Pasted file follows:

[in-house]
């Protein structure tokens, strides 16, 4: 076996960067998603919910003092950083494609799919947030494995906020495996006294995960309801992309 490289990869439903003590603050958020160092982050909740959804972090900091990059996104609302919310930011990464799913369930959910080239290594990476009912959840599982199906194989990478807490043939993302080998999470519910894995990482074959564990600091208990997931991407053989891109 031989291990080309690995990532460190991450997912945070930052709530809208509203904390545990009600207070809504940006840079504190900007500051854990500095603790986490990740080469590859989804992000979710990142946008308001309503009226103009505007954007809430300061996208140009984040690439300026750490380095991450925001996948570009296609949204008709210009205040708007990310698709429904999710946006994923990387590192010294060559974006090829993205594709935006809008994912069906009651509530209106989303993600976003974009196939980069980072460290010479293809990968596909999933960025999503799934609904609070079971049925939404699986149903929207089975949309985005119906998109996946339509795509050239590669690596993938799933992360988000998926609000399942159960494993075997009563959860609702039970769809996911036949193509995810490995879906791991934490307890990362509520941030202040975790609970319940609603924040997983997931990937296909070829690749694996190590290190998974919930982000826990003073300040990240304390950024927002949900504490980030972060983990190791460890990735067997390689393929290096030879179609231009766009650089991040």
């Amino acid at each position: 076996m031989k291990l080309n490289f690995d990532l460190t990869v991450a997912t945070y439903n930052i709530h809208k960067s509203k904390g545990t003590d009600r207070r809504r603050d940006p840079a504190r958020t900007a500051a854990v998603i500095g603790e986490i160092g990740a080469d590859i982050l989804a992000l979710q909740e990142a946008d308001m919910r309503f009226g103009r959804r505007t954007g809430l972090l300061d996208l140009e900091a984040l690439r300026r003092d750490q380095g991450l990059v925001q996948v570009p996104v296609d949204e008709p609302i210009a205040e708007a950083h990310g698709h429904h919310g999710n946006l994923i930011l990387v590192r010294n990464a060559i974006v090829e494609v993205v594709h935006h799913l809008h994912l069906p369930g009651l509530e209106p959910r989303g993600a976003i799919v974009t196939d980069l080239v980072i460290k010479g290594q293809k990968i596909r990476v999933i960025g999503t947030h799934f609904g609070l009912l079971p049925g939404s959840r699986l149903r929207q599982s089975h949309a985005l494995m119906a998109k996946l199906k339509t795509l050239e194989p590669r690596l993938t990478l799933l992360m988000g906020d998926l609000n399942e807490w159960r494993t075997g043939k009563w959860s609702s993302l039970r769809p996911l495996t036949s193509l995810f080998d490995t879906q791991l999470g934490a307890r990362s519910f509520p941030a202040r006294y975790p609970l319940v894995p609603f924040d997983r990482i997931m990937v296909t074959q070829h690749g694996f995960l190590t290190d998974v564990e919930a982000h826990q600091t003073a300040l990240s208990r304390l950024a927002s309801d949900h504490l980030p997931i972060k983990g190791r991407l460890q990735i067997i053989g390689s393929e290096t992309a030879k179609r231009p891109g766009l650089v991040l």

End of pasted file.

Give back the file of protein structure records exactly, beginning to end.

[in-house]
């Protein structure tokens, strides 16, 4: 076996960067998603919910003092950083494609799919947030494995906020495996006294995960309801992309 490289990869439903003590603050958020160092982050909740959804972090900091990059996104609302919310930011990464799913369930959910080239290594990476009912959840599982199906194989990478807490043939993302080998999470519910894995990482074959564990600091208990997931991407053989891109 031989291990080309690995990532460190991450997912945070930052709530809208509203904390545990009600207070809504940006840079504190900007500051854990500095603790986490990740080469590859989804992000979710990142946008308001309503009226103009505007954007809430300061996208140009984040690439300026750490380095991450925001996948570009296609949204008709210009205040708007990310698709429904999710946006994923990387590192010294060559974006090829993205594709935006809008994912069906009651509530209106989303993600976003974009196939980069980072460290010479293809990968596909999933960025999503799934609904609070079971049925939404699986149903929207089975949309985005119906998109996946339509795509050239590669690596993938799933992360988000998926609000399942159960494993075997009563959860609702039970769809996911036949193509995810490995879906791991934490307890990362509520941030202040975790609970319940609603924040997983997931990937296909070829690749694996190590290190998974919930982000826990003073300040990240304390950024927002949900504490980030972060983990190791460890990735067997390689393929290096030879179609231009766009650089991040």
């Amino acid at each position: 076996m031989k291990l080309n490289f690995d990532l460190t990869v991450a997912t945070y439903n930052i709530h809208k960067s509203k904390g545990t003590d009600r207070r809504r603050d940006p840079a504190r958020t900007a500051a854990v998603i500095g603790e986490i160092g990740a080469d590859i982050l989804a992000l979710q909740e990142a946008d308001m919910r309503f009226g103009r959804r505007t954007g809430l972090l300061d996208l140009e900091a984040l690439r300026r003092d750490q380095g991450l990059v925001q996948v570009p996104v296609d949204e008709p609302i210009a205040e708007a950083h990310g698709h429904h919310g999710n946006l994923i930011l990387v590192r010294n990464a060559i974006v090829e494609v993205v594709h935006h799913l809008h994912l069906p369930g009651l509530e209106p959910r989303g993600a976003i799919v974009t196939d980069l080239v980072i460290k010479g290594q293809k990968i596909r990476v999933i960025g999503t947030h799934f609904g609070l009912l079971p049925g939404s959840r699986l149903r929207q599982s089975h949309a985005l494995m119906a998109k996946l199906k339509t795509l050239e194989p590669r690596l993938t990478l799933l992360m988000g906020d998926l609000n399942e807490w159960r494993t075997g043939k009563w959860s609702s993302l039970r769809p996911l495996t036949s193509l995810f080998d490995t879906q791991l999470g934490a307890r990362s519910f509520p941030a202040r006294y975790p609970l319940v894995p609603f924040d997983r990482i997931m990937v296909t074959q070829h690749g694996f995960l190590t290190d998974v564990e919930a982000h826990q600091t003073a300040l990240s208990r304390l950024a927002s309801d949900h504490l980030p997931i972060k983990g190791r991407l460890q990735i067997i053989g390689s393929e290096t992309a030879k179609r231009p891109g766009l650089v991040l």